CD: With only limited time off, how do you make time for family and friends?

SJ: Well, you don't make time; you visit friends and family in your down time. I do quick bouts of 3 to 5 days, home for a couple of days, 3 to 5 days back on the road, then back home for a couple of days. I've been able to see my boyfriend (of 2 years) not consistently, but when I can. You make the time when you have it.

CD: Was being the titleholder everything that you thought it would be?

SJ: As far as the work with the title holder's job, we really don't know until the end what to expect, so I really had open expectations. And it was much more than I expected, much more fulfilling in every way -- career, humanitarian, celebrity wise. So, yes at both the State and National levels. It's a wonderful and amazing job.

CD: If you could be Miss USA for another year, would you do it?

SJ: No, I wouldn't.

CD: You wouldn't? Why not?

SJ: Because that's what keeps Miss USA what it is. You have one year as Miss USA, and you wear the title on air. And then you come down with this shock of "Oh my God it's over!" There wouldn't be that intense emotion if I had another year. The second year wouldn't have the energy, zest, and vigor of the first year as Miss USA. I loved it being only one year, because it keeps it what it is.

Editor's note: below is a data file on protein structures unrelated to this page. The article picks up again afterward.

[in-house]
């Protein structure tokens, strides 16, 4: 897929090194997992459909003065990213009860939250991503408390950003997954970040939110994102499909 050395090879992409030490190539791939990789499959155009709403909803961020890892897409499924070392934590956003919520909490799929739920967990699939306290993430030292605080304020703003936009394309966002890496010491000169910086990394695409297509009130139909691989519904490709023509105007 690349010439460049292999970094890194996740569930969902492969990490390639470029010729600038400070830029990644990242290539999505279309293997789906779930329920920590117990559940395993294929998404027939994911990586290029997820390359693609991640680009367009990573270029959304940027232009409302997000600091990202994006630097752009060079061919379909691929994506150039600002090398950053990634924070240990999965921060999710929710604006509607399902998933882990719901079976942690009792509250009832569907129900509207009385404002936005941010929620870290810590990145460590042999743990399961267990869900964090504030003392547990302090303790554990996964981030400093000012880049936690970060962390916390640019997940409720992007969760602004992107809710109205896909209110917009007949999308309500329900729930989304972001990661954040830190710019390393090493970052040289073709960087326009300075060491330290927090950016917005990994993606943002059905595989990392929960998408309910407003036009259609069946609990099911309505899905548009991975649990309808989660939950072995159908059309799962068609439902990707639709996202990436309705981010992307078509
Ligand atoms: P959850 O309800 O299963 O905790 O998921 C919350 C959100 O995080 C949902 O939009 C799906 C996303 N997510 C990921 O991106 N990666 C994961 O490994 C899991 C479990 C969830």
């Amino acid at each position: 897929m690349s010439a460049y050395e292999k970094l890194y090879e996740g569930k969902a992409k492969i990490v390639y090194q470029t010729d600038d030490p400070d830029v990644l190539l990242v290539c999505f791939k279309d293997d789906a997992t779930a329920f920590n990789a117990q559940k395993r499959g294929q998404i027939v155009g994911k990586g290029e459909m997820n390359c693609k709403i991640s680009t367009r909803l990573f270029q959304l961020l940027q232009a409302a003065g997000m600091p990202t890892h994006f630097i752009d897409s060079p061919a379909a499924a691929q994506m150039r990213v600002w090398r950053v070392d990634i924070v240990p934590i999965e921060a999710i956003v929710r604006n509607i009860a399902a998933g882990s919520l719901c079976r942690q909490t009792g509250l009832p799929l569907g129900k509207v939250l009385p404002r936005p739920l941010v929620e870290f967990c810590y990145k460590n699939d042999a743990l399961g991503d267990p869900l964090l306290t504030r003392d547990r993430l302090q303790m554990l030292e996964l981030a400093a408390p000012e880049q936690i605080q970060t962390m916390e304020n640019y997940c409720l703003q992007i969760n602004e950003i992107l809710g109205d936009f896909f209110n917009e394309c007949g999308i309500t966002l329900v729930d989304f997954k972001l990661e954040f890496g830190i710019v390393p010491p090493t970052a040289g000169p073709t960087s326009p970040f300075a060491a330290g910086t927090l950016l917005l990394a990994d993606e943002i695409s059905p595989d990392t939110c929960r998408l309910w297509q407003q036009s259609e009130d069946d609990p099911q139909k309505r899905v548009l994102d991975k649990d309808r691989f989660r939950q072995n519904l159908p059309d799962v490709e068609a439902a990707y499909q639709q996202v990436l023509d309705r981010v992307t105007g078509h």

CD: What has been the most challenging part of your year?

SJ: Not knowing what I'm going to do the next day. I'm a Virgo, and I love to be organized. I love to be told the charity that I'm speaking with and where I'm going and what I'm doing in advance. And so, for me, it's that my schedule is out of my hands! I'm always calling and asking them, "Where am I going? What am I doing?" while waiting for that itinerary to come through my fax machine. I want to know where I'm going so I can actually prepare. I want to be a voice, and I want to be prepared for that voice... so not knowing where I'm going tomorrow, that's probably the hardest part for me.